The death of a relative is never an easy thing to deal with, but can be even more complicated and distressing when you live in a foreign country. What does Dutch law say about succession and inheritance?
This post was reviewed and updated on 19 August 2020
Say you are French, have an American partner and have lived in the Netherlands for the past three years. If one of you dies, what does that mean for the other’s inheritance?
A relatively new European regulation has clarified the issue of succession when it comes to internationals. The EU regulation states that the law on inheritance in the country where the deceased had his or her last ‘habitual residence’ should govern that person’s estate, regardless of where the estate is located. This means that if the deceased person usually live in the Netherlands, their estate will be subject to Dutch law, even if they are, for example, American or French.
However, the EU regulation also allows people to decide that the law of their own country should apply – a decision which needs to be included in their will. You will need to think carefully about which option to go for – and a lot will depend on the laws in your country of origin.
Whichever option you choose, the law will apply to your entire estate in the EU, with the exception of Denmark, Ireland and the United Kingdom, as they have separate rules.
A foreign inheritance
If you are living in the Netherlands and are receiving an inheritance from abroad, you will often have to deal with foreign legal systems.
If the person you are inheriting from had another EU country as their habitual residence, it is relatively simple to determine the which laws apply to the estate.
If they live outside Europe the situation will largely depend on other factors, such as the location of the assets and the location where the deceased lived. For example, if you are living in the Netherlands and inherit a house in the Netherlands from a relative outside Europe, you may still have to deal with Dutch law.
Be aware that determining which national law applies to the estate you are receiving should always be one of the important first things to find out. Accepting or rejecting an inheritance has to be done in accordance with the appropriate law and if you make mistakes, the impact could be far-reaching.
If someone dies in the Netherlands without leaving a will – and the Netherlands is their habitual place of residence – Dutch law will apply. The Dutch law on succession states that the children and spouse (or registered partner) are first in line to inherit (equal shares of) the estate. Brothers, sisters and parents are next, grandparents follow and great-grandparents are last.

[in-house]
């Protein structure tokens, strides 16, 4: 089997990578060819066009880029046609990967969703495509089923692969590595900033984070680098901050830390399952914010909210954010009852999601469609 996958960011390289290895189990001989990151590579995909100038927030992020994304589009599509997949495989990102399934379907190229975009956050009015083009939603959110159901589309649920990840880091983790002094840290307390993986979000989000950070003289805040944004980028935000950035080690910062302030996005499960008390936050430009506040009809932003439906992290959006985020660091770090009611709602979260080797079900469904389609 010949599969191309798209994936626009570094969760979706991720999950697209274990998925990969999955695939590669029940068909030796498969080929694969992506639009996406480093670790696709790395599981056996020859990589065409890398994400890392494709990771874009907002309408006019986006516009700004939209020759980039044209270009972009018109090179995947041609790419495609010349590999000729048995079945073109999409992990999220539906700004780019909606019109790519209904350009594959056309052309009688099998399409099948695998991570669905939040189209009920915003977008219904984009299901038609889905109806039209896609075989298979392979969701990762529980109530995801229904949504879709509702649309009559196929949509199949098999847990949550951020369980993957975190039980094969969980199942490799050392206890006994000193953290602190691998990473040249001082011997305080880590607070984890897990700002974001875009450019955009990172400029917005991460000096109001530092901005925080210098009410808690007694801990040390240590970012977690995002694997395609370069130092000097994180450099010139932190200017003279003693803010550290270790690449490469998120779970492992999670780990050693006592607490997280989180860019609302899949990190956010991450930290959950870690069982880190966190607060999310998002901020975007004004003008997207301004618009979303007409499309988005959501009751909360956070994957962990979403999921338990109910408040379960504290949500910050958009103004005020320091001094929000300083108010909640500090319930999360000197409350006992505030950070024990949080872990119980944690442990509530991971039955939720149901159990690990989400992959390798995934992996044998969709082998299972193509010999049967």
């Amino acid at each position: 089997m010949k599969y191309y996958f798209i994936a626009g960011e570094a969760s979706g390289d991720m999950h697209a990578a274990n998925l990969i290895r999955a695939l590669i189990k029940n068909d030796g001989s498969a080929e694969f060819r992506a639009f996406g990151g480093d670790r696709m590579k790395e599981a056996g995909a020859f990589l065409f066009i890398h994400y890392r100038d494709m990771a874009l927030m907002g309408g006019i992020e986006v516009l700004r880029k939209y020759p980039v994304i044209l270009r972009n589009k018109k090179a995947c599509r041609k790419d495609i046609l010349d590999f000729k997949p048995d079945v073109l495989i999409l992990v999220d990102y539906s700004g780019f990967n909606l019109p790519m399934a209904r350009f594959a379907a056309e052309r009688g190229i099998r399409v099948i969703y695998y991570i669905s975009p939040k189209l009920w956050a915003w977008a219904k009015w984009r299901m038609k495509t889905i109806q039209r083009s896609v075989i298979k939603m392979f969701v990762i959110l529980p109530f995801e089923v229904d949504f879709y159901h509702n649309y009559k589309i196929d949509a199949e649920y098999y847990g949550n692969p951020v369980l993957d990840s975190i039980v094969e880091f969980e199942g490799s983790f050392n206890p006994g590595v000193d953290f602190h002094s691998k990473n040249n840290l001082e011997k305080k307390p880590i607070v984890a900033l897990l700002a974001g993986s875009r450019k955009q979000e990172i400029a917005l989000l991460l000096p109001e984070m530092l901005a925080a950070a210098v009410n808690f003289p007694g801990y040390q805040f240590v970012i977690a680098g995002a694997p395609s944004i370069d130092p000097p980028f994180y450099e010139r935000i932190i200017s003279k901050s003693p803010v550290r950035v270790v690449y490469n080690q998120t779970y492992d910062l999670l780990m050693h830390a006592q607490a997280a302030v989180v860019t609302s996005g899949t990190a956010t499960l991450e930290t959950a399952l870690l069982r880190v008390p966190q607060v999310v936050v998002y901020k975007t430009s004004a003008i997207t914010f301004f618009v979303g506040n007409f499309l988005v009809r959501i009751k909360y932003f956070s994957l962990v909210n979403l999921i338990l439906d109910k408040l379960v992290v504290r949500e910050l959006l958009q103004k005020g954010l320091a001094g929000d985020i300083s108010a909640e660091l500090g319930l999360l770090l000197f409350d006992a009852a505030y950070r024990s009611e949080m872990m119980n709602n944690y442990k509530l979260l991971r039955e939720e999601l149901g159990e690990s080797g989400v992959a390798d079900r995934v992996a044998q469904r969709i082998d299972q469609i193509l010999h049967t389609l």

This means that if the person who dies has no children or partner, their brothers, sisters and parents will inherit the estate. If there are none of them, the estate will go to the grandparents and so on.
It is worth noting that a partner who is not married to the deceased or has not undergone a registered partnership is not an heir and is barely protected by law.
Dutch law also dictates that if the spouse or registered partner is the lawful heir, they are entitled to all the property (assets and debts) of the deceased.
Children, however, only have a financial claim on the partner of the deceased, presumably their parent, though not always. This claim can be collected only if the partner dies or goes bankrupt. If the partner remarries, the children would be able to request material parts of the estate, but the partner will still retain the rights to use those items.
Making a will
If you have a will drafted in the Netherlands, it has to comply with Dutch law, so a notary will have to make up a deed in order for the document to be valid. Making a will allows you to make ‘bespoke’ arrangements regarding succession and the division of your estate.
For example, you can name an executor to represent the heirs and lead the process of dividing up and settling your estate. You can also leave items or sums of money to charities or friends and include almost anyone you like as an heir.
Sometimes, people want to disinherit relatives who are their legal heirs. While you can stop your mother or your brother inheriting from you, children and legal partners will always have certain rights and in these cases the law overrules the will.
For example, children are always entitled to their statutory share in the estate. This amount is half of the value of what they would have been entitled to if they were not disinherited. A disinherited spouse will also have the right to the continued use of the marital home.
Get expert help
As you can see, wills and inheritances can bring about many legal and financial difficulties. At the Legal Expat Desk, our experts can help you prepare yourself and your loved ones and save everyone more difficulty during a trying time. If you have questions about inheritance law or any other legal issues, please don’t hesitate to contact us.
Thijs Sarneel specialises in family and inheritance law. Within family law, Thijs negotiates and litigates on behalf of his clients, who often include entrepreneurs and expats (or their partners). In such cases, the emphasis is frequently on complex settlements, the division of companies and real estate and financial issues. In inheritance law, Thijs is involved in the division of estates and family businesses, frequently in an international context.
Thijs provides an analytical approach with a strong sense of purpose, efficiency and strategy, in order to identify the heart of your problem, then find a suitable solution.
Because of his special interest in the art world, Thijs also regularly deals with matters in the field of art and law.